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dc.contributor.authorSilva, Luis
dc.contributor.authorCalleja Cortes, Maria de Lluch
dc.contributor.authorIvetic, Snjezana
dc.contributor.authorHuete-Stauffer, Tamara
dc.contributor.authorRoth, Florian
dc.contributor.authorCarvalho, Susana
dc.contributor.authorMoran, Xose Anxelu G.
dc.date.accessioned2020-08-18T05:46:51Z
dc.date.available2020-08-18T05:46:51Z
dc.date.issued2020-08-16
dc.date.submitted2020-04-20
dc.identifier.citationSilva, L., Calleja, M. L., Ivetic, S., Huete-Stauffer, T., Roth, F., Carvalho, S., & Morán, X. A. G. (2020). Heterotrophic bacterioplankton responses in coral- and algae-dominated Red Sea reefs show they might benefit from future regime shift. Science of The Total Environment, 141628. doi:10.1016/j.scitotenv.2020.141628
dc.identifier.issn0048-9697
dc.identifier.doi10.1016/j.scitotenv.2020.141628
dc.identifier.urihttp://hdl.handle.net/10754/664644
dc.description.abstractIn coral reefs, dissolved organic matter (DOM) cycling is a critical process for sustaining ecosystem functioning. However, global and local stressors have caused persistent shifts from coral- to algae-dominated benthic communities. The influence of such phase shifts on DOM nature and its utilization by heterotrophic bacterioplankton remains poorly studied. Every second month for one year, we retrieved seawater samples enriched in DOM produced by coral- and algae-dominated benthic communities in a central Red Sea reef during a full annual cycle. Seawater incubations were conducted in the laboratory under in situ temperature and light conditions by inoculating enriched DOM samples with bacterial assemblages collected in the surrounding waters. Dissolved organic carbon (DOC) concentrations were higher in the warmer months (May–September) in both communities, resulting in higher specific growth rates and bacterial growth efficiencies (BGE). However, these high summer values were significantly enhanced in algal-DOM relative to coral-DOM, suggesting the potential for bacterioplankton biomass increase in reefs with algae replacing healthy coral cover under warmer conditions. The potential exacerbation of heterotrophic bacterial activity in the ongoing widespread regime shift from coral- to algae-dominated communities may have detrimental consequences for the overall health of tropical coral reefs.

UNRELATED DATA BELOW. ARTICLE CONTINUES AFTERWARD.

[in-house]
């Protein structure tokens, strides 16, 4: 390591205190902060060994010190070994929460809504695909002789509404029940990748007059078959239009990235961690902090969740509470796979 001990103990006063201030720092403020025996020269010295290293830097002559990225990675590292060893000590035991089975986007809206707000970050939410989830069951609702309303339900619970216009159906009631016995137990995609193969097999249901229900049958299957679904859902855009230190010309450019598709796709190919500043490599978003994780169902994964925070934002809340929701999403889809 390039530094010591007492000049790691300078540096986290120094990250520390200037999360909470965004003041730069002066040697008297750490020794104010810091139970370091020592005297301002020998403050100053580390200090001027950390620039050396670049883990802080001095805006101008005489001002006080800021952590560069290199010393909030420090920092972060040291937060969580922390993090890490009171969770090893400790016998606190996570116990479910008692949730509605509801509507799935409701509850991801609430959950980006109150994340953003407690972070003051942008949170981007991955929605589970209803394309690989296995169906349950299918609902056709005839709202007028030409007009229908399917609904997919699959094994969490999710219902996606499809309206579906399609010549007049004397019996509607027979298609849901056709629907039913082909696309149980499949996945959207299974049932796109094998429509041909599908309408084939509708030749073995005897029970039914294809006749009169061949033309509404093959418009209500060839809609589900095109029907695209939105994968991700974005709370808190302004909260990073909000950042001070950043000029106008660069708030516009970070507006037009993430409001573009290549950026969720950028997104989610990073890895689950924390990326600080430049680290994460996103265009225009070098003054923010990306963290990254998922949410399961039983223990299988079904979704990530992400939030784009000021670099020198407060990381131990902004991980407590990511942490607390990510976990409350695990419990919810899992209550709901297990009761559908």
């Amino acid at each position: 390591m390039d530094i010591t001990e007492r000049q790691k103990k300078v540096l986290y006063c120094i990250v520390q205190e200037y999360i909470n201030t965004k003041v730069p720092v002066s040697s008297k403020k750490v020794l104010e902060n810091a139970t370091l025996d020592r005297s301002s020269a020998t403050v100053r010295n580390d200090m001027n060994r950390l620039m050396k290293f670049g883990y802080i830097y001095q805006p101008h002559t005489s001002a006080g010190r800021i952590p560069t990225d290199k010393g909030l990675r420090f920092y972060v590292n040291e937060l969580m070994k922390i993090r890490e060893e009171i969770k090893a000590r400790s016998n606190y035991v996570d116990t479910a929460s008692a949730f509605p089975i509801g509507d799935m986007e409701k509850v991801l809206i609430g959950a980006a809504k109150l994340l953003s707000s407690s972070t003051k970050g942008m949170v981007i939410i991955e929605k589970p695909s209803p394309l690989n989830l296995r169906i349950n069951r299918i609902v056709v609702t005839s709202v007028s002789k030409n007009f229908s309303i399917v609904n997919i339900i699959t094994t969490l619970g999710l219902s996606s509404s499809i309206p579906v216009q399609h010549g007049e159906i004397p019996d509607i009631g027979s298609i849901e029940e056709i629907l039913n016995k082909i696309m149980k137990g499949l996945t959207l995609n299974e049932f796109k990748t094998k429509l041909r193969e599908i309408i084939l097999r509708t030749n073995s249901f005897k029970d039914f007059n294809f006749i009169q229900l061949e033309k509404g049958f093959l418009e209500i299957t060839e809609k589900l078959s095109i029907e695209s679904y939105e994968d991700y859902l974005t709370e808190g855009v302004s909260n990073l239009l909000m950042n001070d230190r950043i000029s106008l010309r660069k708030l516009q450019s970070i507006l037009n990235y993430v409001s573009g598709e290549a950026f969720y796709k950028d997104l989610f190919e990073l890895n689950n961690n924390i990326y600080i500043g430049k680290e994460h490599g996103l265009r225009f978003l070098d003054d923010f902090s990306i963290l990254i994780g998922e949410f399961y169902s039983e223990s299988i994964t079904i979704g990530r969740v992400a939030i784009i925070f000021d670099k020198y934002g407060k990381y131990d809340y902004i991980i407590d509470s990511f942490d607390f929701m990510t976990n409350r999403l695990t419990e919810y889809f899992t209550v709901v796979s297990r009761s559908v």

dc.description.sponsorshipWe gratefully acknowledge Miguel Viegas, João Curdia and Rodrigo Villalobos who aided us with laboratory and fieldwork and KAUST Coastal and Marine Resources Core Lab (CMOR) for their diligent fieldwork assistance. Funding: This project was supported by King Abdullah University of Science and Technology (KAUST) through the baseline research funding provided to X.A.G. Morán, S. Carvalho was financially supported by Saudi Aramco / KAUST Center for Marine Environmental Observations. This research was undertaken in accordance with the policies and procedures of KAUST. Permissions relevant for KAUST to undertake the research have been obtained from the applicable governmental agencies in the Kingdom of Saudi Arabia.
dc.publisherElsevier BV
dc.relation.urlhttps://linkinghub.elsevier.com/retrieve/pii/S0048969720351573
dc.rightsNOTICE: this is the author’s version of a work that was accepted for publication in Science of The Total Environment. Changes resulting from the publishing process, such as peer review, editing, corrections, structural formatting, and other quality control mechanisms may not be reflected in this document. Changes may have been made to this work since it was submitted for publication. A definitive version was subsequently published in Science of The Total Environment, [, , (2020-08-16)] DOI: 10.1016/j.scitotenv.2020.141628 . © 2020. This manuscript version is made available under the CC-BY-NC-ND 4.0 license http://creativecommons.org/licenses/by-nc-nd/4.0/
dc.titleHeterotrophic bacterioplankton responses in coral- and algae-dominated Red Sea reefs show they might benefit from future regime shift
dc.typeArticle
dc.contributor.departmentBiological and Environmental Sciences and Engineering (BESE) Division
dc.contributor.departmentMarine Science Program
dc.contributor.departmentMicrobial oceanography Research Group
dc.contributor.departmentRed Sea Research Center (RSRC)
dc.identifier.journalScience of The Total Environment
dc.rights.embargodate2022-08-16
dc.eprint.versionPost-print
dc.contributor.institutionDepartment of Climate Geochemistry, Max Planck Institute for Chemistry (MPIC), Hahn-Meitner-Weg 1, 55128 Mainz, Germany.
dc.contributor.institutionBaltic Sea Centre, Stockholm University, 11418 Stockholm, Sweden.
dc.contributor.institutionTvärminne Zoological Station, University of Helsinki, 00100 Helsinki, Finland.
dc.identifier.pages141628
kaust.personSilva, Luis
kaust.personCalleja Cortes, Maria de Lluch
kaust.personIvetic, Snjezana
kaust.personHuete-Stauffer, Tamara
kaust.personRoth, Florian
kaust.personCarvalho, Susana
kaust.personMoran, Xose Anxelu G.
dc.date.accepted2020-08-09
refterms.dateFOA2020-08-18T05:51:30Z
kaust.acknowledged.supportUnitCoastal and Marine Resources Core Lab (CMOR)
kaust.acknowledged.supportUnitKAUST Coastal and Marine Resources Core Lab
dc.date.published-online2020-08-16
dc.date.published-print2021-01


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